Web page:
Subscribe
Tom Ewing, an astronomy professor with the University of Maryland University College-Asia, explains the exploration of Mars during a lecture at Misawa Air Base, Japan, on Friday.

Tom Ewing, an astronomy professor with the University of Maryland University College-Asia, explains the exploration of Mars during a lecture at Misawa Air Base, Japan, on Friday. (T.D. Flack / S&S)

MISAWA AIR BASE, Japan — The United States has the technology to put men on Mars today, but there’s one small glitch: The rocket can’t carry enough fuel to get them back to Earth.

Tom Ewing, an astronomy professor with the University of Maryland University College-Asia, gave a free hour-long lecture on the exploration of the planet on Friday, explaining the "Mars Direct" theory embraced by the Mars Society, an international nonprofit organization.

The group argues that NASA doesn’t need to develop next generation rockets or use the International Space Station as a stepping stone on the six-month journey to Mars. Instead, the organization developed plans that would call for combining hydrogen carried from Earth with the carbon dioxide in Mars’ atmosphere to make the fuel needed for the return journey.

For 20 years, the society has been pushing to educate the public and calling for more government funding, according to a statement on its Web site at www.marssociety.org.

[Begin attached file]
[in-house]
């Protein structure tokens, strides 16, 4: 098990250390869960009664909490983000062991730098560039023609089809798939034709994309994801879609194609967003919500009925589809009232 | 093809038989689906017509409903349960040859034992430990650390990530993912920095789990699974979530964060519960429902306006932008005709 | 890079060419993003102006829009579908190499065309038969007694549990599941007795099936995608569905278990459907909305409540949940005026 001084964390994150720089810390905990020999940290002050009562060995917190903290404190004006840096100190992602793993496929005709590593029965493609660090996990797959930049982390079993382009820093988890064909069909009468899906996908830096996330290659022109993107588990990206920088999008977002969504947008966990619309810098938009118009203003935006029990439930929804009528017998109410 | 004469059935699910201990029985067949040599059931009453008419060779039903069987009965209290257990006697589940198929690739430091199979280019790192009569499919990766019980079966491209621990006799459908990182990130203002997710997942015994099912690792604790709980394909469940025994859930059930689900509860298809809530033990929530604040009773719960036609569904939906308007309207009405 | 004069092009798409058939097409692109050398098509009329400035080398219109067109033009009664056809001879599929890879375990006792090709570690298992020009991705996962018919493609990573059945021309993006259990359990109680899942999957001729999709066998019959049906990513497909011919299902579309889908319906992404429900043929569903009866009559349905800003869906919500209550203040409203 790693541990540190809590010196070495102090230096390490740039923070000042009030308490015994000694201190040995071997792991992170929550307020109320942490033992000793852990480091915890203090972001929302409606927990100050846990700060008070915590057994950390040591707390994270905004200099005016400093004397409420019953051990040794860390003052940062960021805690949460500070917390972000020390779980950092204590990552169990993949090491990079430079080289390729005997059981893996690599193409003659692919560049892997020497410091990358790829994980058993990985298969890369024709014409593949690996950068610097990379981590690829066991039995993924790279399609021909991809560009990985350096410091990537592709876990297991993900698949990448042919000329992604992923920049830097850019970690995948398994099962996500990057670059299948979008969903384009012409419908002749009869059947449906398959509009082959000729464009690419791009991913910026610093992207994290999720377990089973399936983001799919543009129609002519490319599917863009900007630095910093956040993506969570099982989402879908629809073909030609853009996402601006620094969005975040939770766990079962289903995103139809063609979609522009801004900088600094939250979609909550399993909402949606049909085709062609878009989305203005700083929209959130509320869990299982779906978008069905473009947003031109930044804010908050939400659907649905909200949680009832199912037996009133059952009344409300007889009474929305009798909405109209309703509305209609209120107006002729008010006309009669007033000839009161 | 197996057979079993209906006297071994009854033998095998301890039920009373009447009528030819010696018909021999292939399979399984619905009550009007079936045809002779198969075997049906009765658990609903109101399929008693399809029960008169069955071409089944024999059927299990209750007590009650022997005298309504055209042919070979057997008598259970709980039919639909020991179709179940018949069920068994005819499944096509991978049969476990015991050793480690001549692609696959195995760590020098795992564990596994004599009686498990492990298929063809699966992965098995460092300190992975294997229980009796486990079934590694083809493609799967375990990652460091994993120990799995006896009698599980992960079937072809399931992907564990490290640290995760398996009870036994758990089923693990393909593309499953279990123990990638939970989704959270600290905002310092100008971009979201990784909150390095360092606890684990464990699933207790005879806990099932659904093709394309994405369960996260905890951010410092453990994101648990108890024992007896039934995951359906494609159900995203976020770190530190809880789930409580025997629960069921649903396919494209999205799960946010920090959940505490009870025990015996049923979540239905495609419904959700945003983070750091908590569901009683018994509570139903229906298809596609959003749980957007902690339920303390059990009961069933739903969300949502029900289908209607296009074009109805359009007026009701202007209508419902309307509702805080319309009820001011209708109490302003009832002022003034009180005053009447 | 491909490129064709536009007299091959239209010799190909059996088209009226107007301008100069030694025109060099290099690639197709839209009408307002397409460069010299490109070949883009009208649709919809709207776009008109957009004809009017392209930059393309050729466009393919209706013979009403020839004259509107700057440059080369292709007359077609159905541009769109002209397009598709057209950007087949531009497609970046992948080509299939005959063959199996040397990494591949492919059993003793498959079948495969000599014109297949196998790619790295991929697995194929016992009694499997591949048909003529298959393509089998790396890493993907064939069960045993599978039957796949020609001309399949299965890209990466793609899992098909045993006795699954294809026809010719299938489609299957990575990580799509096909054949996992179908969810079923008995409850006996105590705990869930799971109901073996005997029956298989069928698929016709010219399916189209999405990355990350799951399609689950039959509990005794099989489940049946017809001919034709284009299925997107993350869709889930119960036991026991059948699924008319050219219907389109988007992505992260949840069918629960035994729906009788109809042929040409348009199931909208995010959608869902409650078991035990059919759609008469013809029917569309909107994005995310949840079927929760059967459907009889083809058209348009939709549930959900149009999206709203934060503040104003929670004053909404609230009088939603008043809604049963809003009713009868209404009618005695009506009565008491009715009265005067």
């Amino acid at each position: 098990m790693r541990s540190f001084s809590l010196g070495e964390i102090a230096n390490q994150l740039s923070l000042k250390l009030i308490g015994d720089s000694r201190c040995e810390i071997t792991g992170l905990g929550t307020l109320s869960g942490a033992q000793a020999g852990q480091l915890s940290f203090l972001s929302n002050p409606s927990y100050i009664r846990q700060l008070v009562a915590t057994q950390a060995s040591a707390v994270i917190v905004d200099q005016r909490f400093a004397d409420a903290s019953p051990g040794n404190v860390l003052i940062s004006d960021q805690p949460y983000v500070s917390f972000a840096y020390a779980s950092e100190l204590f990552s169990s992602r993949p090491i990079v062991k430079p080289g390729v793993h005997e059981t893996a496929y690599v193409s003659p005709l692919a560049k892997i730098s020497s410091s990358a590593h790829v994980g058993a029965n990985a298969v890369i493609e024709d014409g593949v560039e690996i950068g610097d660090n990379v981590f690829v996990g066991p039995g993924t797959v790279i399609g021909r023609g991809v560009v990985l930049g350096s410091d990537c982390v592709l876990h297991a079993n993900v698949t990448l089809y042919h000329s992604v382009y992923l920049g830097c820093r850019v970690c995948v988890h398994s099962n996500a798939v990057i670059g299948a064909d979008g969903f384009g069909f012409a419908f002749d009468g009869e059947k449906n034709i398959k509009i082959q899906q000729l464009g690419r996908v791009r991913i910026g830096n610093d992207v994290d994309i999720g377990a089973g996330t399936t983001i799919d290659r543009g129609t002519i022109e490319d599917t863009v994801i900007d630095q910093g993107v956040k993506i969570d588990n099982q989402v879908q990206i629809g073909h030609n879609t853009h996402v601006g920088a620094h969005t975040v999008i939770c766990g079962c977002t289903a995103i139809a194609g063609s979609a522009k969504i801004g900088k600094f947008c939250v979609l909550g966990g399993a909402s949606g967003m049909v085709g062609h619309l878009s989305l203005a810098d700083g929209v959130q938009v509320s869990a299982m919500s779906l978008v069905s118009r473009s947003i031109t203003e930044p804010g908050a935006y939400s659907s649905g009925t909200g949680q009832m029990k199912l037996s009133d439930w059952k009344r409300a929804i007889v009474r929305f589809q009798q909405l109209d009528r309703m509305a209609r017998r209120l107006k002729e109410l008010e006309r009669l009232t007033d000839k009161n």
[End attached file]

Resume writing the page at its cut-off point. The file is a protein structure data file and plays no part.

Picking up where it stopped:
Ewing used slides, a video presentation and a lot of humor during the lecture to a few dozen base residents.

He compared living conditions on Earth and Mars, pointing out the challenges the first explorers on the planet would face with extreme temperatures, the atmosphere and gravity.

On the Martian equator, at noon, temperatures rise to about 50 degrees, he said.

But, "we don’t want to talk about night," he joked, explaining that temperatures can drop to 200 degrees below zero.

His last item on the list of comparisons was McDonald’s. "Soon," was written on the slide under the Mars list.

The big question is whether the process for making the fuel would work on Mars. The Mars Society’s plan calls for sending an unmanned rocket first, which would automatically make new fuel for two years until the next launch window. That way, when the first manned mission arrived, the Mars explorers would find all the fuel they needed to return.

Ewing also said he’s starting a Mars Club chapter at Misawa that will meet the first Friday of each month at noon in the education building. E-mail him at TEWING54@yahoo.com for more information.


Stripes in 7



around the web


Sign Up for Daily Headlines

Sign-up to receive a daily email of today’s top military news stories from Stars and Stripes and top news outlets from around the world.

Sign up